When I’m happy with the storyboard, I’ll make it into a formal document that I can share with the client as well as with my crew. The amount of detail I put in each storyboard varies depending on the client, the needs of the shot, as well as how much information I need to jog my memory about what is important about that shot.

As I review the shots in the storyboard, I am also paying attention to the set design. Just because I am shooting in a practical location, it doesn’t mean that I have to use everything at the location. My goal is to use only things that enhance the story, add anything that might be missing and take away anything that is distracting. For example, in one location I scouted for a commercial there is a bookshelf that has its back to the desk and is covered with a white sheet. The white sheet draws attention to itself, so that has to go. But even then, the back of a bookshelf doesn’t look appealing, so I’ll have the bookshelf turned around prior to the shoot. That should add some additional texture to the frame. A white chair on the side of the frame also needs to go, as it doesn’t fit the esthetic of the rest of the scene. Finally, the desk and top of the bookshelf will need to be cleaned up. I don’t want a perfectly organized desk and bookshelf, but my photos show there are too many objects that take away from the look I am after.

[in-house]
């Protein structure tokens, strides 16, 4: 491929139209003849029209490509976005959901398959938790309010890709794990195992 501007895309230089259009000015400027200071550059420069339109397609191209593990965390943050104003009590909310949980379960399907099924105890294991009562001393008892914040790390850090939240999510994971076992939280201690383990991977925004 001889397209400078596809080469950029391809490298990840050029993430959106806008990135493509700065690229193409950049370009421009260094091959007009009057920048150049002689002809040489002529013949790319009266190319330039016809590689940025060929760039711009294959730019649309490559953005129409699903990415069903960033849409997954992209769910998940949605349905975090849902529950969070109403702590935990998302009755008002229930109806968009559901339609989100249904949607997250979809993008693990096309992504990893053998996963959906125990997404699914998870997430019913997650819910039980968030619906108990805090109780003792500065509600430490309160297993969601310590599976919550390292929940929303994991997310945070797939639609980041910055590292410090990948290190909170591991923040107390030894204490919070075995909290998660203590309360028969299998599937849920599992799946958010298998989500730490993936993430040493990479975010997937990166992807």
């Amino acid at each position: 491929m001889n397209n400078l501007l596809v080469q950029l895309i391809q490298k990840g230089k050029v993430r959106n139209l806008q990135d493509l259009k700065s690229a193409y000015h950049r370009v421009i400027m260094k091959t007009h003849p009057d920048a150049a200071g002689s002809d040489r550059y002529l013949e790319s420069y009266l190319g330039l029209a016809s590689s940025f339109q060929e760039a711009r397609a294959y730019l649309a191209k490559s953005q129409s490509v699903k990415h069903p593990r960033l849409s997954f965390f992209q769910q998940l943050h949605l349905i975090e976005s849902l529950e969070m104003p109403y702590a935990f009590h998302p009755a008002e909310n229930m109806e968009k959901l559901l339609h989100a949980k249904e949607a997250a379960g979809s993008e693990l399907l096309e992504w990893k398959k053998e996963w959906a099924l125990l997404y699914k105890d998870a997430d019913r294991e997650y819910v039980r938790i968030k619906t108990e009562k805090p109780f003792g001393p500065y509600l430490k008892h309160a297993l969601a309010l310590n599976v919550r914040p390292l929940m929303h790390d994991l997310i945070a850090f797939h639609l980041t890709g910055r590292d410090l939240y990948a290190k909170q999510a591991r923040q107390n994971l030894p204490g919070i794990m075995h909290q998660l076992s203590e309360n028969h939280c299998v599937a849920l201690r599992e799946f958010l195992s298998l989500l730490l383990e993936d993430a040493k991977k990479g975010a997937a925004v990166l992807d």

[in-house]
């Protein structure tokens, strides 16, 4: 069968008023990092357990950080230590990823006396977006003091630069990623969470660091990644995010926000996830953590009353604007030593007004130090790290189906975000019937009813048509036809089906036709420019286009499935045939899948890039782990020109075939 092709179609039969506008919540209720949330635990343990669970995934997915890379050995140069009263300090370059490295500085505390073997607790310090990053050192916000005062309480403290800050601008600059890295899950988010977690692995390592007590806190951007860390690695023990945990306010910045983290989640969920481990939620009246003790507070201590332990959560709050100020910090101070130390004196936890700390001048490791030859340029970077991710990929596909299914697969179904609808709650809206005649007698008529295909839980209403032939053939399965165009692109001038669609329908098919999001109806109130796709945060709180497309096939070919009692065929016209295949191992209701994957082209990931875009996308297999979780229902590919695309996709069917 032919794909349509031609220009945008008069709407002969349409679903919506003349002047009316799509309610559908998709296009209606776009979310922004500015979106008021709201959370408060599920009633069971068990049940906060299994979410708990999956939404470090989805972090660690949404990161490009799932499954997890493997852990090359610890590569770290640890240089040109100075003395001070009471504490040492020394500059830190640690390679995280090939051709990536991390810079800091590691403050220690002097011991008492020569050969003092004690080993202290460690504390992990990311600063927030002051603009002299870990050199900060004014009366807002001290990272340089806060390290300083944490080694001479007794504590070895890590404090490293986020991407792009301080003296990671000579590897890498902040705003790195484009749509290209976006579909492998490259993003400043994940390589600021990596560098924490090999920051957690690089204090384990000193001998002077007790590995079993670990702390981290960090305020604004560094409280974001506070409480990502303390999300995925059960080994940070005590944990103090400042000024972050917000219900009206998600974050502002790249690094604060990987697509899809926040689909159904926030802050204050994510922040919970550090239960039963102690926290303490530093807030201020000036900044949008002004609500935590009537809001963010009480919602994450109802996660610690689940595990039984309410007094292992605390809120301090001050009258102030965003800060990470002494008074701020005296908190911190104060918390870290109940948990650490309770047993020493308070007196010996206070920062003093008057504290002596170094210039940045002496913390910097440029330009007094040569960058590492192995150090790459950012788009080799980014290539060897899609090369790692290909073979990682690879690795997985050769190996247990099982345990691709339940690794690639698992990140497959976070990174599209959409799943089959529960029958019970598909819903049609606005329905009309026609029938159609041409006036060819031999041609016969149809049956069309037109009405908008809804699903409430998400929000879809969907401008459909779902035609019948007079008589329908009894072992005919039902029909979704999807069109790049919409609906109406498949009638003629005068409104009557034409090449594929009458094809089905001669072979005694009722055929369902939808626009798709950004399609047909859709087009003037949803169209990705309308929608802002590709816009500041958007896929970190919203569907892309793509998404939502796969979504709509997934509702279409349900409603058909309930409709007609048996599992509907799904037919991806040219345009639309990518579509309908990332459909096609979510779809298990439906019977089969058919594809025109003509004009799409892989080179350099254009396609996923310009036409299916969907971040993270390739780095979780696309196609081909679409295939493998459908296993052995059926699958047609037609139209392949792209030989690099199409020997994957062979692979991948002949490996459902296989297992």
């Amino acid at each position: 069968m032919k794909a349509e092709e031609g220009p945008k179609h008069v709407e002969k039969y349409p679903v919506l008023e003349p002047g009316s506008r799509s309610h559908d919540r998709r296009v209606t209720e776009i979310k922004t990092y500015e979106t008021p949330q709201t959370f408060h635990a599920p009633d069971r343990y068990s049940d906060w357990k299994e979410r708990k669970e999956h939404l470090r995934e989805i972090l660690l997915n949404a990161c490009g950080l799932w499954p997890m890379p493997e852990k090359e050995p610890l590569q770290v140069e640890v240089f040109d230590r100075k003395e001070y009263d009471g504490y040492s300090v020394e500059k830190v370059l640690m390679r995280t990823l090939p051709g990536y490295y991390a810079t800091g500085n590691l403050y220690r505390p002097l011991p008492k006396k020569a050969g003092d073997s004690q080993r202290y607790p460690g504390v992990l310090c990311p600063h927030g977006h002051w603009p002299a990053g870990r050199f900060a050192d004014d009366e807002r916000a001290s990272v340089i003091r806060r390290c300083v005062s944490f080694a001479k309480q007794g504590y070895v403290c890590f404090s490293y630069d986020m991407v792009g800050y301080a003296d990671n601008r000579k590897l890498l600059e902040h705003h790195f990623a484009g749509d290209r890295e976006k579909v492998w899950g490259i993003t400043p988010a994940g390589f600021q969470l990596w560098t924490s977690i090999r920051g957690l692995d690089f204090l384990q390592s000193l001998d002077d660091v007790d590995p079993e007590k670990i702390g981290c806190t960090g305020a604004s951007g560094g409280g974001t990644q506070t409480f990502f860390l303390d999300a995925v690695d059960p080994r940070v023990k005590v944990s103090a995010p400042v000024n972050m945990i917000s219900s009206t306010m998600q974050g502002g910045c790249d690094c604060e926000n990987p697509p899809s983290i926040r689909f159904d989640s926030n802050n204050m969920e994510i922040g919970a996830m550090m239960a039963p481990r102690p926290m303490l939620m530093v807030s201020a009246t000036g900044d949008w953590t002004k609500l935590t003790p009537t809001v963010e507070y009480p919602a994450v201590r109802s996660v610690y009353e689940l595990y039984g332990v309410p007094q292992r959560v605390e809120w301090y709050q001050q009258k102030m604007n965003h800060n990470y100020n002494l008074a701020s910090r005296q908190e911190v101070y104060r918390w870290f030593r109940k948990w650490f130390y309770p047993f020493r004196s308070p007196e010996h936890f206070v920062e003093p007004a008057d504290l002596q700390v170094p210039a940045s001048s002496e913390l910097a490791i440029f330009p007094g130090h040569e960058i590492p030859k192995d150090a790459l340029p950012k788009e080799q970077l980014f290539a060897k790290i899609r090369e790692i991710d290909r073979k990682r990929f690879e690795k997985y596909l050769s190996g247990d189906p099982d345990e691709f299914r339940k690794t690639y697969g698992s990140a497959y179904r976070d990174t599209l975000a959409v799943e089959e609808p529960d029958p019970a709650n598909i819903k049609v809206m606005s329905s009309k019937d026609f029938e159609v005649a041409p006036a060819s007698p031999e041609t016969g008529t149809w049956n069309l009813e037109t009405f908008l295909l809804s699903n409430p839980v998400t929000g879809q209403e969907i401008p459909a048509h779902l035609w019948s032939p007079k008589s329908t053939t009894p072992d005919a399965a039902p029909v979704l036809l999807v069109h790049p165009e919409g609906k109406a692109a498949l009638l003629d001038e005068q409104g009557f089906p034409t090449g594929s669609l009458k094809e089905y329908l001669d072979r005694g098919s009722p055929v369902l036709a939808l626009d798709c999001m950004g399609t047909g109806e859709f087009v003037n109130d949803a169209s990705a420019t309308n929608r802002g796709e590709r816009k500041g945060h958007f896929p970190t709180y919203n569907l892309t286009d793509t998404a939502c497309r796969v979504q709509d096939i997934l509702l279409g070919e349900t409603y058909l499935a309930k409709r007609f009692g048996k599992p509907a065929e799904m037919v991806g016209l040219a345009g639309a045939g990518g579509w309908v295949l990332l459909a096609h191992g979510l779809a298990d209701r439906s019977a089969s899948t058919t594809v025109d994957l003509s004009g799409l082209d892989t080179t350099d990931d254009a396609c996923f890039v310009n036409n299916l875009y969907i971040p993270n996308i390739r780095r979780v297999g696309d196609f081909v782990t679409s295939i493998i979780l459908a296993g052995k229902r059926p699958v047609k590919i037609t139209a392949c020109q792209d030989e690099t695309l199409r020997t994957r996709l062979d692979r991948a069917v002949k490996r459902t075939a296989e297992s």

Now that I know what I need to shoot in order to tell the story and I know what the location has to offer, it is time to move into the next phase of pre-production: creating the lighting diagram, then the shooting schedule and call sheet.

To view the full ten-part series “How to Bring a Cinematic Look to a Small Budget Commercial,” visit the and its Tips and Tricks page.

Cinematographer Ryan E. Walters began telling visual stories at the age of 7 with his comic strip series “The Flip Side.” Years later, this same drive for storytelling has evolved and taken him around the world, working on projects both large and small. For the last 15-plus years, he has worked on feature films and commercial work for companies like The Travel Channel, adidas, Nike and Autodesk. He maintains an extensive blog where he freely shares his insight, filmmaking tips and experience. To read Walters’s blog or view his work, visit